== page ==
Delayed-onset muscle soreness pilot study

Based on a thorough review of the available literature in the delayed-onset muscle soreness (DOMS) model, we identified multiple study design characteristics that are considered to be normative in acute pain research but have not been followed in a majority of published DOMS experiments.
We designed an analgesic investigation using the DOMS model that both complied with current scientifically accepted standards for the conduct of analgesic studies and demonstrated reasonable assay sensitivity. This
randomized, double-blind, placebo-controlled within-subject study compared the efficacy of topical diclofenac sodium 1% with a matching placebo in reducing pain associated with DOMS.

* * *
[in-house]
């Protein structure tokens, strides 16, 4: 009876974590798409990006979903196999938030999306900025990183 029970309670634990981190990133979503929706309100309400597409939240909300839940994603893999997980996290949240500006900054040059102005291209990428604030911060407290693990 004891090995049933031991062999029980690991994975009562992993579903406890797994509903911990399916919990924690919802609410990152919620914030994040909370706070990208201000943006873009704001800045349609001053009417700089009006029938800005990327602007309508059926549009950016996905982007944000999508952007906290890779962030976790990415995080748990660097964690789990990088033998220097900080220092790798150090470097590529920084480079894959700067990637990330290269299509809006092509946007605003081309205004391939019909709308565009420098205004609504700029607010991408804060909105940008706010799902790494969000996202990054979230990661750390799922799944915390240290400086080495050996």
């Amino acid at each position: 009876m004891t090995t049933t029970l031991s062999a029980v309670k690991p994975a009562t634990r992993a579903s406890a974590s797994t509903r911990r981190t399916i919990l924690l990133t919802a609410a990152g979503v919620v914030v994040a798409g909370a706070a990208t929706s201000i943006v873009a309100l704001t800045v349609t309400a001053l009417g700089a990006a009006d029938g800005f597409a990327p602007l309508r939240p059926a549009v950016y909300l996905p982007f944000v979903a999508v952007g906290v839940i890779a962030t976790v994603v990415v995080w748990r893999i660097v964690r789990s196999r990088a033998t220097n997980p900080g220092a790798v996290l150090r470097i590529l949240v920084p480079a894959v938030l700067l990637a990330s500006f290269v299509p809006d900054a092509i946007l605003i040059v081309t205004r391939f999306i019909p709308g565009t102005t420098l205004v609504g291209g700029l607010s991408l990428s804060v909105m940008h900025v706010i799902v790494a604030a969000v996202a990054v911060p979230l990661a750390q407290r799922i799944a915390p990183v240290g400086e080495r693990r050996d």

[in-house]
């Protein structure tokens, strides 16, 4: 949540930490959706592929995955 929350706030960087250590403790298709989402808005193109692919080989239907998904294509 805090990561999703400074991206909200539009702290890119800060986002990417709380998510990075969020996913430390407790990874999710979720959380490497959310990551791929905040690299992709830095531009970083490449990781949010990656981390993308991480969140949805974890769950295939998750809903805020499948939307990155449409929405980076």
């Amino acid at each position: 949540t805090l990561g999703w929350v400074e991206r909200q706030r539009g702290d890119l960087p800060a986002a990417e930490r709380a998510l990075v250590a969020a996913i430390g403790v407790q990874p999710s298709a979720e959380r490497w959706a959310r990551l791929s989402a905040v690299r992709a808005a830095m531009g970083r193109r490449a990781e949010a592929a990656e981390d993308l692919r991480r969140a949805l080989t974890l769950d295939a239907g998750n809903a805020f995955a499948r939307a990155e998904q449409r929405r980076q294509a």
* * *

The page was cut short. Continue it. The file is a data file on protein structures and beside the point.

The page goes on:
After exercise, subjects reporting DOMS received topical diclofenac sodium gel 1% (DSG 1%) applied to one leg and placebo to the other every 6 hours for 48 hours. Pain intensity was assessed at rest,
upon standing, and when walking in the 48 hours after initial drug application (T0). The primary end point was the reduction in pain intensity (SPID 24) on walking. Subjects receiving DSG 1% had less pain while walking compared with those receiving placebo at 24 hours (SPID 24 5 34.9 [22.9] and 23.6 [19.4], respectively; P 5 0.032). This investigation used experimental techniques that have
been vetted in the field of exercise physiology and superimposed techniques that are considered to be best practice in the field of analgesic research.

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